Just as Frank was settled into the normal processes of childhood and social interaction, the family was again uprooted, this time to Monterey, California.
This move to the West Coast would be the worst and best thing to happen to Frank. It splintered his social and emotional well-being at a crucial point, which would have devastating consequences upon his life in the future. But it also provided him with the social playground upon which his life's work would be created.
In Monterey, Frank again managed to fit into a new school, resuming a class clown role. Also during this time, although his explosive chemical experiments continued, his musical interests began, as he joined a school crew of children beating on wooden planks with drumsticks. But shortly, the family moved another time, to Pacific Grove. Then, Claremont. Then, El Cajon.
His mother finally bought Frank his very own snare drum, and when he was 12, his first composition (naturally, a solo for snare drum) was created for a school event, entitled Mice.
By age 13, Frank was taller than all his classmates, and already sported a mustache. Taking an interest in design, he created a Fire Prevention Week poster and won a prize for his effort.
After the Spike Jones record, the second of Frank's three major musical epiphanies occurred in 1954, when sitting in the backseat of his parents' car.
Two songs came over the radio in succession, Gee by The Crows, followed by The Velvets' I. Noting his parents' disapproval, and his own excitement, a true lifetime love affair was begun. The rock and roll revolution among white
teenagers was about to occur, but for Frank, no white derivative would suffice.
Only a direct injection of the most primitive and heartfelt black R&B sounds would do. And this would never change, throughout Frank's life.
His first record purchase was The Robins' epochal Riot In Cell Block #9, a combination comedy skit and raw, blasting R&B wailer (interestingly, both Gee and Riot would be seminal influences upon another vaunted West Coast musical genius, Brian Wilson). Riot clicked with Frank's sensibilities to such a degree that it inspired him to make his first public appearance, as the LA County Fair. He convinced his younger brother Carl to play the role of a ventriloquist's dummy, mouthing the words while sitting on brother Frank's knee.
Next on Frank's purchase list was the sexually charged, often-banned Work With Me Annie, by Hank Ballard and the Midnighters. The theatricality of Riot and the grinding shock value of Annie were, needless to say, an influence upon the Zappa canon that could not be overstated.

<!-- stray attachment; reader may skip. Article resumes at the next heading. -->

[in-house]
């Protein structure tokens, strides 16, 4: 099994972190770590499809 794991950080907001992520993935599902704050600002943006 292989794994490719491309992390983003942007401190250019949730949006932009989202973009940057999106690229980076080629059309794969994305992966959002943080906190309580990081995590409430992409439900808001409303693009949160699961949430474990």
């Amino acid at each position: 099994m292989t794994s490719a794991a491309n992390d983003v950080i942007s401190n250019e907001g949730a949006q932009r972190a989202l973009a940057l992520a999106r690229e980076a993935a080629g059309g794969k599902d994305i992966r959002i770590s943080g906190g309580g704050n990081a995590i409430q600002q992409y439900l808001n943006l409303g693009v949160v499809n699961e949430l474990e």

Frank's creativity expanded into even greater, stranger realms during this time, even stretching to the field of puppetry. He would create bizarrely dressed marionettes to dance and mouth along to the records of another formative influence (and another master of musical talent and deeply cynical wit), Stan Freberg.
Around this time, Frank read an article on famed record seller Sam Goody, which mentioned that Sam was so persuasive he could even sell what the magazine deemed the worst record of all time, a work by avant-provocateur
composer Edgard Varese entitled Ionisation. Frank knew from the description of the music and an accompanying picture of mad-scientist looking Varese, that it would most likely be right up his street. But locating an actual copy of
Ionisation was another matter, and Frank merely filed away the info in his head for the future, should he come across one.
The next Zappa family destination was San Diego. This was in the first major wave of juvenile-delinquent rock-and-roll fever, and Frank's first exposure to the type of brain-dead hooliganism that would so fascinate him throughout his
life. He met the first of the characters that would be chronicled in his future artwork, in San Diego. Car culture was a staple of teenage life there, adding another element of iconography to the Zappa world.
A major element of the teen constituency, and among the heaviest of the troublemakers, were the Latino "Pachuco" gangs, with their chopped and streamlined cars riding so low they nearly scraped the street as they cruised down the main strip of highway. The festooned interiors of these cars wod be another frequently appearing subject in Zappa's lyric iconography.
The JD's roaming the SD highschools were so tough that their musical tastes extended to the blues, which soon became another Zappa love. These molten sounds camouflaged the deep loneliness and isolation that the continually uprooted Frank felt. It became part of the unbreakable emotional armour he would wear, that would eventually comprise his very being.
He was able to keep in touch with a couple of his El Cajon friends, and on a visit to one of them, he stopped into a local record store to score some cheap R&B singles. Looking through the LP rack, he came across the motherlode: a boxed set entitled The Complete Works Of Edgard Varese Vol. One. This was it! Finally the Grail had been sighted! One problem remained, however. The set cost six dollars, and Frank only had four. Luckily, the man behind the counter was so relieved to have the set off his hands that he let Frank give what he had, and escape with the treasure.
Arriving home and dropping the needle, the ecstasy experienced by the teenage Frank Zappa cannot be overestimated. Sheets of colliding and corrosive sound,
stark intentional ugliness hiding sections of clearly ordered strange beauty, this music took FZ's mind and soul apart and reconstructed them in its own image, for all time.
The combination of Spike Jones and Stan Freberg's humourous though rude sophistication, the raw R&B sexual power of The Midnighters and The Robins, and the splintered avant-serious world of Varese would provide Zappa the path he would tread until his passing. Luckily, the brew was so potent and original, that the variations upon it were virtually limitless.